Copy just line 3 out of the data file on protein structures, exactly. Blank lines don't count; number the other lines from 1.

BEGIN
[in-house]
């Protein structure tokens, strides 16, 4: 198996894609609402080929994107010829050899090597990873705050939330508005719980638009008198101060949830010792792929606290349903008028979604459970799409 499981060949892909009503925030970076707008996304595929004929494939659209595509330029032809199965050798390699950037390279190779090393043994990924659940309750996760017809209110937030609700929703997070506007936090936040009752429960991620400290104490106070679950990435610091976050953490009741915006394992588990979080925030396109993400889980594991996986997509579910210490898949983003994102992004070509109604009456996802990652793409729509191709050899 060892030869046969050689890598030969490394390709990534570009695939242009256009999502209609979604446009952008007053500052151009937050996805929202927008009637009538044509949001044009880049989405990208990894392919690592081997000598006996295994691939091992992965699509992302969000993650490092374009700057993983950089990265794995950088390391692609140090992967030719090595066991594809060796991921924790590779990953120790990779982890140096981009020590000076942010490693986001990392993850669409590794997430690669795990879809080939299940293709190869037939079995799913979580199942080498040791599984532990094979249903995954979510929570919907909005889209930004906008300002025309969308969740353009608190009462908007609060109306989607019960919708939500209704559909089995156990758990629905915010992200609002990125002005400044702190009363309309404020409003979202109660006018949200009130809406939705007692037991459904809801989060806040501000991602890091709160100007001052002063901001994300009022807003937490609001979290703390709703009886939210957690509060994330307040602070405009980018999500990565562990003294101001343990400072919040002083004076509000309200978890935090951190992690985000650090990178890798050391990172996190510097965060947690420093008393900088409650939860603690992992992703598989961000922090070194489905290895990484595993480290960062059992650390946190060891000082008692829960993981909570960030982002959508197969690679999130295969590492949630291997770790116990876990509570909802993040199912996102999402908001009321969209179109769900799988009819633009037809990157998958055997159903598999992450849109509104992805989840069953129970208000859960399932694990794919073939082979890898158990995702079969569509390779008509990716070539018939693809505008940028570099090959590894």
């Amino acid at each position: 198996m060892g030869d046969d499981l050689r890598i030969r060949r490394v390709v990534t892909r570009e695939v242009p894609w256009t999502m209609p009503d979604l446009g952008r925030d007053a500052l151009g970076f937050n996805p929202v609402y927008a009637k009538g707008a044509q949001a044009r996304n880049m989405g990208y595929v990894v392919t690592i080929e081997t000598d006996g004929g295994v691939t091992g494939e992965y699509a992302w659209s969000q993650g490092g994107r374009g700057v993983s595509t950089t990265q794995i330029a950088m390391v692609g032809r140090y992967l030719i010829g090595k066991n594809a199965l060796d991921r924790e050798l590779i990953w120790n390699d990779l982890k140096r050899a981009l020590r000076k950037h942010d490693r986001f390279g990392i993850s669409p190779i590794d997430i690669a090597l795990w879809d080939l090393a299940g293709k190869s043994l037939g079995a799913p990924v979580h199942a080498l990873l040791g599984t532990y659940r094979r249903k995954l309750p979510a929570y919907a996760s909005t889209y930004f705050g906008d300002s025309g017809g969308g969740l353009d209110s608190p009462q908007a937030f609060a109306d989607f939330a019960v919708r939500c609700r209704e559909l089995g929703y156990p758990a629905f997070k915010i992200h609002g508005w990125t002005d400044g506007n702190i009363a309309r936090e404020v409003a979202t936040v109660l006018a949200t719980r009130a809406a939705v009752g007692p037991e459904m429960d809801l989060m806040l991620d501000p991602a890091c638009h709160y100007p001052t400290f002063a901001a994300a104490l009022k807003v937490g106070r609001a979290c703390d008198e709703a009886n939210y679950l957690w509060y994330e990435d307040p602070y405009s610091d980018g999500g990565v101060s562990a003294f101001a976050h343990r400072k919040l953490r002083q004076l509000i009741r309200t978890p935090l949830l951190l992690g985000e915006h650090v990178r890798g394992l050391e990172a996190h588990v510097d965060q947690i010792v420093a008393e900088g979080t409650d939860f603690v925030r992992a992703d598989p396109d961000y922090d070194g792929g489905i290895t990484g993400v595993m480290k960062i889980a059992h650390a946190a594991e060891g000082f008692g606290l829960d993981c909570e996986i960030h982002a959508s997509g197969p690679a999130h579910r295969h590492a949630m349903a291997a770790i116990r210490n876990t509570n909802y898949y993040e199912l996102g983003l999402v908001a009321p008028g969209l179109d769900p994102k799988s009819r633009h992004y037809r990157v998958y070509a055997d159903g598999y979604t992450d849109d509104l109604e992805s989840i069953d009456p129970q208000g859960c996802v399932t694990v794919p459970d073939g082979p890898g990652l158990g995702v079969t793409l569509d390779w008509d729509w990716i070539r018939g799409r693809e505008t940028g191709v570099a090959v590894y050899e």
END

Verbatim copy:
């Amino acid at each position: 198996m060892g030869d046969d499981l050689r890598i030969r060949r490394v390709v990534t892909r570009e695939v242009p894609w256009t999502m209609p009503d979604l446009g952008r925030d007053a500052l151009g970076f937050n996805p929202v609402y927008a009637k009538g707008a044509q949001a044009r996304n880049m989405g990208y595929v990894v392919t690592i080929e081997t000598d006996g004929g295994v691939t091992g494939e992965y699509a992302w659209s969000q993650g490092g994107r374009g700057v993983s595509t950089t990265q794995i330029a950088m390391v692609g032809r140090y992967l030719i010829g090595k066991n594809a199965l060796d991921r924790e050798l590779i990953w120790n390699d990779l982890k140096r050899a981009l020590r000076k950037h942010d490693r986001f390279g990392i993850s669409p190779i590794d997430i690669a090597l795990w879809d080939l090393a299940g293709k190869s043994l037939g079995a799913p990924v979580h199942a080498l990873l040791g599984t532990y659940r094979r249903k995954l309750p979510a929570y919907a996760s909005t889209y930004f705050g906008d300002s025309g017809g969308g969740l353009d209110s608190p009462q908007a937030f609060a109306d989607f939330a019960v919708r939500c609700r209704e559909l089995g929703y156990p758990a629905f997070k915010i992200h609002g508005w990125t002005d400044g506007n702190i009363a309309r936090e404020v409003a979202t936040v109660l006018a949200t719980r009130a809406a939705v009752g007692p037991e459904m429960d809801l989060m806040l991620d501000p991602a890091c638009h709160y100007p001052t400290f002063a901001a994300a104490l009022k807003v937490g106070r609001a979290c703390d008198e709703a009886n939210y679950l957690w509060y994330e990435d307040p602070y405009s610091d980018g999500g990565v101060s562990a003294f101001a976050h343990r400072k919040l953490r002083q004076l509000i009741r309200t978890p935090l949830l951190l992690g985000e915006h650090v990178r890798g394992l050391e990172a996190h588990v510097d965060q947690i010792v420093a008393e900088g979080t409650d939860f603690v925030r992992a992703d598989p396109d961000y922090d070194g792929g489905i290895t990484g993400v595993m480290k960062i889980a059992h650390a946190a594991e060891g000082f008692g606290l829960d993981c909570e996986i960030h982002a959508s997509g197969p690679a999130h579910r295969h590492a949630m349903a291997a770790i116990r210490n876990t509570n909802y898949y993040e199912l996102g983003l999402v908001a009321p008028g969209l179109d769900p994102k799988s009819r633009h992004y037809r990157v998958y070509a055997d159903g598999y979604t992450d849109d509104l109604e992805s989840i069953d009456p129970q208000g859960c996802v399932t694990v794919p459970d073939g082979p890898g990652l158990g995702v079969t793409l569509d390779w008509d729509w990716i070539r018939g799409r693809e505008t940028g191709v570099a090959v590894y050899e």